Politics of Poverty

Geeky gladiators in combat about the future of growth and poverty in India

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Two of South Asia’s most prominent economists–Amartya Sen and Jagdish Bhagwati–debate, get personal.

Two of India’s most celebrated economists are engaging a heated and increasingly personal debate through newspaper editorials and interviews. The subject is actually an old one, but the stakes couldn’t be higher:  whether India should prioritize growth or equity.

A good overview of the debate is here. Of course it’s hard to summarize this debate and the decades of intellectual analysis and political pendulums that underlie the contending positions, but here’s how I describe it:

Jagdish Bhagwati,  professor of economics and law at Columbia University. Photo: http://bit.ly/12OBpxj
Jagdish Bhagwati. Photo: http://bit.ly/12OBpxj

Jagdish Bhagwati—champion of free trade, advocate of human rights, and Professor at Columbia University—argues that India should focus first and primarily on generating economic growth, which will drive poverty reduction and help generate a civic minded “burgher” class that can develop India and generate public goods. He points out that there is not enough income in India to redistribute, and that even if the government transferred all the money from the rich, there would still be masses of poor people.

Amartya Sen. Photo: http://hvrd.me/13IIoer
Amartya Sen. Photo: http://hvrd.me/13IIoer

Amartya Sen—Nobel Prize winner, famine theorist, and former honorary President of Oxfam—argues that India has done a lot to generate growth, liberalized industries and opened trade. GDP has grown and so have a variety of subsidies that generally benefit the middle and upper classes. In the meantime, India has not focused on building the human capital that will carry the economic growth forward and has neglected health and education, especially for poor people. He is upset that the few subsidies that are targeted to poor people, i.e. food distribution, are being attacked as too expensive and inefficient. He says political obstructionism that is delaying enactment of new food rights legislation is killing people.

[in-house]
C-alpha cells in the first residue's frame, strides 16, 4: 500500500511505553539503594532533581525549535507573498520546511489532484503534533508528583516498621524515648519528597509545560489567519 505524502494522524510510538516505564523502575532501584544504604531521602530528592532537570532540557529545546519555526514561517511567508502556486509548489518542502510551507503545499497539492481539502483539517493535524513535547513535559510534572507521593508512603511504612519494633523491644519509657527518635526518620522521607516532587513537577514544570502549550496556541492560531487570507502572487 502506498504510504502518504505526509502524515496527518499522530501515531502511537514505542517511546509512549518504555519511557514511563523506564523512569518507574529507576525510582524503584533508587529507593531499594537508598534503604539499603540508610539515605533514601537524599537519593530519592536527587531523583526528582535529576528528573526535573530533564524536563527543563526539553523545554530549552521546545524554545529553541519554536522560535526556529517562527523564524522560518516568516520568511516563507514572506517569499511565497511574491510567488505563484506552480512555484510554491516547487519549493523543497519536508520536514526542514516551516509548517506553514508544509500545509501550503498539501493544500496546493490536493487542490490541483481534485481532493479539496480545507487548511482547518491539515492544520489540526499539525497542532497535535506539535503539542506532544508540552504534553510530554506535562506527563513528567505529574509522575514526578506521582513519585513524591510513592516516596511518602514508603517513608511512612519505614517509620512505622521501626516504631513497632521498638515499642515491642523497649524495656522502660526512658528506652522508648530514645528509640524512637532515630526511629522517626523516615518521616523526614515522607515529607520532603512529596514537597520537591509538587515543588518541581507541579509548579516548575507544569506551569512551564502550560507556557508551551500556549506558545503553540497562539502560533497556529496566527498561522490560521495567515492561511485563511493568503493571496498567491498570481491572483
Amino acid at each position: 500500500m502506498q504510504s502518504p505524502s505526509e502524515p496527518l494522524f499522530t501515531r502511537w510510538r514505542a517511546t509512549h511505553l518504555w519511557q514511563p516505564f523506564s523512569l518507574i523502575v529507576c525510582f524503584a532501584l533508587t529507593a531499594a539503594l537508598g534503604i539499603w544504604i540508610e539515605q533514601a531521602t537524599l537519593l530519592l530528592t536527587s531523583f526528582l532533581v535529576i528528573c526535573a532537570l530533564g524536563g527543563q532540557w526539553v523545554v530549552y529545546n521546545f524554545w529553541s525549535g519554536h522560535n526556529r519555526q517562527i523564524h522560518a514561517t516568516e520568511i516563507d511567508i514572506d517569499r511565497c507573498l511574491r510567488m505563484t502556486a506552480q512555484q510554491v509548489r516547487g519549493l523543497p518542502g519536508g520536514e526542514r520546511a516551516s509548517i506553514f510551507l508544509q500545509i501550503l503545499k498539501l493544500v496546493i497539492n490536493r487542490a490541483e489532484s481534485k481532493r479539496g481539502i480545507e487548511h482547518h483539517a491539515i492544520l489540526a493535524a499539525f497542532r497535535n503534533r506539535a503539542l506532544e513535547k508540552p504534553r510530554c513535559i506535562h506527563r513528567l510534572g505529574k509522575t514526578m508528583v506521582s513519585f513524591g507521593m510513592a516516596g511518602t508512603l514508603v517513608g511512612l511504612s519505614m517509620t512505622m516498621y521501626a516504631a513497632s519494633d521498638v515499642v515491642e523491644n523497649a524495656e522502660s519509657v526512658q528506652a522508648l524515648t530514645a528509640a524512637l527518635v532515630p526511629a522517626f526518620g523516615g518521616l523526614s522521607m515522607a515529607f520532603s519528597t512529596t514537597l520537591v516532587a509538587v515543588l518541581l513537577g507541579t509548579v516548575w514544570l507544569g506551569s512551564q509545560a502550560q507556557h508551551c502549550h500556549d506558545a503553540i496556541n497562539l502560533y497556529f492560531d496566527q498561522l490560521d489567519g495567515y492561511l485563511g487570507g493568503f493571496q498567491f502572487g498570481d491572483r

Underlying this debate is a political rivalry and a looming election in 2014, in which the opposition Bharatiya Janata Party (BJP) is challenging the ruling Indian National Congress party. Although neither is explicitly making the link between their views and the parties, Sen stirred controversy by saying that he would not want the leader of the BJP as prime minister, because he is not sufficiently secular to rule the ethnically and religiously diverse India.

There’s a LOT more to this and it’s great fun to see these accomplished and clever debaters take up the fight.  At times, it gets personal. Each has accused the other of “carpet-bagging.” (Bhagwati lives in New York, Sen lives in Cambridge.) The fight is probably good for sales as well.  Each is co-author of books on India that are currently in bookstores.

But the stakes couldn’t be higher – not just for India, but for the world. This debate is being played out in every country: growth versus equity; the sequencing of policy; whether to focus on assisting poor people directly, or relying on the engine of economic growth to pull them up; and the role of the state. These are issues relevant to all of us and every place.

Meanwhile, Vice-President Joe Biden is blundering into India this week and praising India as a rising power and commending the liberalization reforms of 1991.  In his briefcase are a long list of complaints from the US business sector on India’s intellectual property rules, taxes, and trade policy.

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